From: http://www.canoe.ca/Columnists/jackson.html AMERICANS WOULD BE AMAZED AT OUR PRIME MINISTER'S LOCK ON POWER By PAUL JACKSON email@example.com -- Calgary Sun An American friend bemoans the political scene in the U.S. and asks me to explain the Canadian political system to him. For some unfathomable reason, he thinks our system is more open and more honest. Oh, boy, did I disenchant him! I tell him the Liberal party --whose main philosophy is pork-barrel patronage -- has ruled Canada for 70 out of the last 100 years. It's a forgone conclusion that, barring an upset, the Liberals will win almost every election. They have greased their way to victory. Seventy years in power has given them an ingrained patronage machine unlike any other country barring some African dictatorships or South American banana republics. That patronage machine allows them to buy votes, and to buy political donations. The prime minister's power is absolute. There are no checks and balances. He alone appoints members of the Supreme Court of Canada and all other courts in the land higher than provincial courts. There are no confirmation hearings. He appoints thousands of chairmen and members of government corporations, and agencies and boards, ranging from transport to immigration to harbour commissions. There are no confirmation hearings for any of these positions. They all go to Liberal party members -- or individuals known to favour the government. Being a party fund-raiser helps. Or running an advertising agency that gives its talents free to the Liberal party is also a bonus. He asks about the Senate's role. Well, we do have a Senate, dubbed the "Upper House" or the "House of sober second thought" because it is supposed to be the last check on laws passed by the House of Commons. The Catch-22: The prime minister -- now purported to be Jean Chretien -- appoints all the senators. Hence, every law he wants passed gets passed with only token opposition. Chretien also appoints, again without any independent assessments, all federal deputy ministers. Their sole role is to serve the Liberal government's interests. They, in turn, appoint their assistant deputy ministers. And you know what their role is. Since none of these individuals can be dismissed without a huge hue and cry, in the rare occasions when a federal conservative government is elected , the deputy ministers and the entire bureaucracy go all out to undermine that government and pave the way for a return of their benefactors. Perplexed, he asks: What about House of Commons independent parliamentary committees? The Liberals, I explain, control all these committees, so in their deliberations they simply go through the motions of asking questions and probing for facts, and then rubber-stamp whatever the government wants them to rubber- stamp. Not as in the U.S., where members of the Senate and House of Representative criticize and vote against their own government and party regularly and with impunity. Crazy? Hear this, I tell him: Chretien was once owner of a share in a money-troubled hotel and golf course complex. The federally-owned Business Development Bank of Canada refused to give it a loan of taxpayers' money because the owner, a friend of Chretien's, is a convicted felon. So the prime minister hauled in the bank's president and made him loan the complex $600,000. After that it was discovered the complex owed the prime minister $300,000 for his share of the business. Then the bank president who initially refused the loan was fired. Chretien then appointed his former director of operations to the position of vice-president of the bank -- with a scribbled note saying even if he left the post voluntarily he would get $150,000 in severance pay. He's leaving within a year -- with his big cheque. Ethics investigation? Yes, Canada has an ethics commissioner. The ethics commissioner is appointed by the prime minister and reports only to the prime minister. On every single instance, the ethics commissioner has cleared the prime minister and other cabinet ministers of conflict of interest. Now, I tell my friend, do Americans think the likes of Richard Nixon and Bill Clinton are really all that bad?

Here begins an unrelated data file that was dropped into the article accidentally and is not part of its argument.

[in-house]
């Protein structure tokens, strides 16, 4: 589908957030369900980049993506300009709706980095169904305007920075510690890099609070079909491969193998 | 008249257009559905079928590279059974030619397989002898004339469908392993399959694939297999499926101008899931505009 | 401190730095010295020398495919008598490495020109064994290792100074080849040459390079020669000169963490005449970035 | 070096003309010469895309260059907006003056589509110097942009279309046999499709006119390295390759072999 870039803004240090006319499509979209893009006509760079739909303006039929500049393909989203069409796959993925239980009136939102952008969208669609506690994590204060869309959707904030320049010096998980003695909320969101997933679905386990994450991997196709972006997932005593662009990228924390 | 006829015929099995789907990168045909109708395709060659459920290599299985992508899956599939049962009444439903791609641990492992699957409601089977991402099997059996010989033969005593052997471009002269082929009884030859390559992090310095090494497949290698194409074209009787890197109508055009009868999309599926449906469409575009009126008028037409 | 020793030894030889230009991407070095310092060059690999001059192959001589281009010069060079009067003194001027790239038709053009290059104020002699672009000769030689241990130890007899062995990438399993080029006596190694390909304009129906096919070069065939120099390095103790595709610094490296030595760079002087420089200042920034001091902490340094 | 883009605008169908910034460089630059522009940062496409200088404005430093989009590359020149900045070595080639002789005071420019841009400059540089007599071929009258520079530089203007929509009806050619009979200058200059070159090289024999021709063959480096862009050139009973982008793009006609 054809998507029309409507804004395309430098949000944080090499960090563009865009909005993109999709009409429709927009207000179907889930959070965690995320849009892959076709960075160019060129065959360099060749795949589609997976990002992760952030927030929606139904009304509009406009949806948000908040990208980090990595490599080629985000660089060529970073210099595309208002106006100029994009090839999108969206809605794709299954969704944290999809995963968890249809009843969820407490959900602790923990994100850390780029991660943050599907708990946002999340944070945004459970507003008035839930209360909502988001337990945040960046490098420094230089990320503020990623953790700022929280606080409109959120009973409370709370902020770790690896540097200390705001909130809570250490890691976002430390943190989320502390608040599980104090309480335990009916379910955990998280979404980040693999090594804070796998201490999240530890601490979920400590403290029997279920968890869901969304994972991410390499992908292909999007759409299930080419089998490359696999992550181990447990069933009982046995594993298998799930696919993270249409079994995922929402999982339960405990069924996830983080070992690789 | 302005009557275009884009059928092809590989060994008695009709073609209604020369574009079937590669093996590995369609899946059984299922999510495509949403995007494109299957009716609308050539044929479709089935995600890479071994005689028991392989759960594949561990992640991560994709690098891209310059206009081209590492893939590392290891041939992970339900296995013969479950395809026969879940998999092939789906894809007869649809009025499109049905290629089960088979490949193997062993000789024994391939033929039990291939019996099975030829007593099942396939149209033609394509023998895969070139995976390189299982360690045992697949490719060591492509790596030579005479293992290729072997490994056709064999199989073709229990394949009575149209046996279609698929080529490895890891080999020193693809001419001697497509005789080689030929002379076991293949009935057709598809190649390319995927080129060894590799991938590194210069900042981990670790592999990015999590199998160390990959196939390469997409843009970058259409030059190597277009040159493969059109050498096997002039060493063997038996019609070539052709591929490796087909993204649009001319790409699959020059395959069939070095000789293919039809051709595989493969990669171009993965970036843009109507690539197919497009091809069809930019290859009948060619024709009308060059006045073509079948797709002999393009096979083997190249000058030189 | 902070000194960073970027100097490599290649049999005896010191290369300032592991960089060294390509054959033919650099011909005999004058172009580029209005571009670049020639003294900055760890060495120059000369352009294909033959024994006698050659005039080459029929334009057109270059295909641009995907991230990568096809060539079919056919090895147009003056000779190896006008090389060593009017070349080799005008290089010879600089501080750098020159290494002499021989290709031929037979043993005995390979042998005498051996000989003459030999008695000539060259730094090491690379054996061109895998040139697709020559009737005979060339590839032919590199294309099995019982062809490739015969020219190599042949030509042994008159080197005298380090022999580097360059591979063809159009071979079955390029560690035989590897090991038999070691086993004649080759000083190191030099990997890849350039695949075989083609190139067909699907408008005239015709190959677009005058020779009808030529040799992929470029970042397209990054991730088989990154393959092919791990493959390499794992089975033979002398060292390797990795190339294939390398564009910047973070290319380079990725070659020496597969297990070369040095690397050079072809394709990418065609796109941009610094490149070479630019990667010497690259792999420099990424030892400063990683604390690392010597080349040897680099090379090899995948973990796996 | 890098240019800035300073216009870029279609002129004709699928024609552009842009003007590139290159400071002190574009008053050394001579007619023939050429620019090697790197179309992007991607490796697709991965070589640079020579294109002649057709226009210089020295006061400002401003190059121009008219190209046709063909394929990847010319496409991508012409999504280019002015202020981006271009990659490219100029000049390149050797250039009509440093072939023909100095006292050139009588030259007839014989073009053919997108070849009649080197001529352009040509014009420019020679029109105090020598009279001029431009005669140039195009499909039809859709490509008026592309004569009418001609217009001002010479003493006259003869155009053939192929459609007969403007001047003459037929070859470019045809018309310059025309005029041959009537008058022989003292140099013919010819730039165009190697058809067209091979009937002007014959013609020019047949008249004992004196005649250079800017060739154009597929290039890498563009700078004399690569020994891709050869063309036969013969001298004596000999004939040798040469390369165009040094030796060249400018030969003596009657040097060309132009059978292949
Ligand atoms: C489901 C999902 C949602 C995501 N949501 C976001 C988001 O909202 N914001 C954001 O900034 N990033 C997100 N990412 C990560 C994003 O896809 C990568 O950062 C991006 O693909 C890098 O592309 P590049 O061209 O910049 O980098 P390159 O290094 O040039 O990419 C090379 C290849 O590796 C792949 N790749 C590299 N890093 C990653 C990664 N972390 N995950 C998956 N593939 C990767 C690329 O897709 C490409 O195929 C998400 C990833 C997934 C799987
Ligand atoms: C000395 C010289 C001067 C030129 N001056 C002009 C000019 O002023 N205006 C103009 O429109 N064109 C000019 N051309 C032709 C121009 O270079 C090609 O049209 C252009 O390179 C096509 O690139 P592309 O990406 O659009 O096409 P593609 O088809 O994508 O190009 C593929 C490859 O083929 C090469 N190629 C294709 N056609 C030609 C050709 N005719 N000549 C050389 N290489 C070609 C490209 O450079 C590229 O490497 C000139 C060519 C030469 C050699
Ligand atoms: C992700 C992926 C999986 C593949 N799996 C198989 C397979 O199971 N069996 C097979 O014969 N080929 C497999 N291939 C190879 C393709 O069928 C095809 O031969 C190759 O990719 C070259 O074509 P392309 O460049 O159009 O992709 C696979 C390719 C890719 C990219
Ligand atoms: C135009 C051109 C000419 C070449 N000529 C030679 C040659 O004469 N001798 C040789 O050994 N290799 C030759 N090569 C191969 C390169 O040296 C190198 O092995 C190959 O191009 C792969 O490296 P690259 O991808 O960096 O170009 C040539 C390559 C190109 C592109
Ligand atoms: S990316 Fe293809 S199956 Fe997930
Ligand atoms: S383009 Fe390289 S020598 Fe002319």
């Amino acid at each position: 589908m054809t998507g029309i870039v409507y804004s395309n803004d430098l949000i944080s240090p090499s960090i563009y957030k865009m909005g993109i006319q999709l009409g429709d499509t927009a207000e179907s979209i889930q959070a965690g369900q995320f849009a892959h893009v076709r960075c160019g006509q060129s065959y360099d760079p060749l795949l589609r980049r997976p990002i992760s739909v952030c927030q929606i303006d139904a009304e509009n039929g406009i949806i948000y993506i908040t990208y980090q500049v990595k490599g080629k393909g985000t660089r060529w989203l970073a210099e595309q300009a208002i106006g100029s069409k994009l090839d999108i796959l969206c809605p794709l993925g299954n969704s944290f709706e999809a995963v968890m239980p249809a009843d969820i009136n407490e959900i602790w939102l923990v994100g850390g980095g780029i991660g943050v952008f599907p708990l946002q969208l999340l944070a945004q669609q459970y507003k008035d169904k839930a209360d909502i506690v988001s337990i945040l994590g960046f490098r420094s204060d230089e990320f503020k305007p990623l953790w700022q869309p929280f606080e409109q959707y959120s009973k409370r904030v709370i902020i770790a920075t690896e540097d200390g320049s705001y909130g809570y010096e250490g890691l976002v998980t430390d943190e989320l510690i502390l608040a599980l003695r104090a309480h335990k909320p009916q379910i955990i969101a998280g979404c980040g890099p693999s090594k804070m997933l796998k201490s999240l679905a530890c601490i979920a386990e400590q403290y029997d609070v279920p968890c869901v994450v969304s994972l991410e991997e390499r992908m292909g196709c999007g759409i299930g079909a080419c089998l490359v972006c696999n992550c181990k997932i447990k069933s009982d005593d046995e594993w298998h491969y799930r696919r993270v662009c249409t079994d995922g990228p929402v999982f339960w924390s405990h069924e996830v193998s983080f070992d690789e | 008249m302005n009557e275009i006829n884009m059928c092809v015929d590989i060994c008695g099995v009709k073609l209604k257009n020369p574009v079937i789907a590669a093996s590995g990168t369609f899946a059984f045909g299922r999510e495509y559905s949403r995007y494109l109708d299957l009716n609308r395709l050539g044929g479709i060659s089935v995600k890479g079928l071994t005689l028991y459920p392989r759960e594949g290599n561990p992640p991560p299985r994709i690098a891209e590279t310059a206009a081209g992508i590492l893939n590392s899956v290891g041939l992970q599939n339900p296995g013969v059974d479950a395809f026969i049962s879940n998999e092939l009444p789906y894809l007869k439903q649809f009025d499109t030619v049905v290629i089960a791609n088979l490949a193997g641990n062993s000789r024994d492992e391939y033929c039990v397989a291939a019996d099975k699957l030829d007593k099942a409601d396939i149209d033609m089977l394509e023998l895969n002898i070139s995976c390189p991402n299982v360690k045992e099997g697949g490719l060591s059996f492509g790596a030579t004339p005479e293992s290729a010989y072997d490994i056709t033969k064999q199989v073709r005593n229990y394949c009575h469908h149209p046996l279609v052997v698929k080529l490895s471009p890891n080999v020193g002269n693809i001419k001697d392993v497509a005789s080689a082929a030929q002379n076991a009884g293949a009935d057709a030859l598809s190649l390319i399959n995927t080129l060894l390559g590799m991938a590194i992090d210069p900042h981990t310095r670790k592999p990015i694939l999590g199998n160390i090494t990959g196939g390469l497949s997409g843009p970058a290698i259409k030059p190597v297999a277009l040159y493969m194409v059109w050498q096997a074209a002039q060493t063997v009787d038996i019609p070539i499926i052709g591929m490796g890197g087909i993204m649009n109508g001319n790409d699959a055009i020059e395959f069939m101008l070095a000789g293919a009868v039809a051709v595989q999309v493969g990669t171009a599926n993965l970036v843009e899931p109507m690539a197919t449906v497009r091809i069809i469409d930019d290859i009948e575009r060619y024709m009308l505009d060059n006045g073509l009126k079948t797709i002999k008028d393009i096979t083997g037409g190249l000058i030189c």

What do you think? Email me at firstname.lastname@example.org with your questions or comments.
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Created: September 11, 2001
Last updated: October 14, 2005
©2001 Albert Lowe. All rights reserved.
The story quoted above is © to Paul Jackson, The Calgary Sun, and Canoe.CA. (AFAIK)
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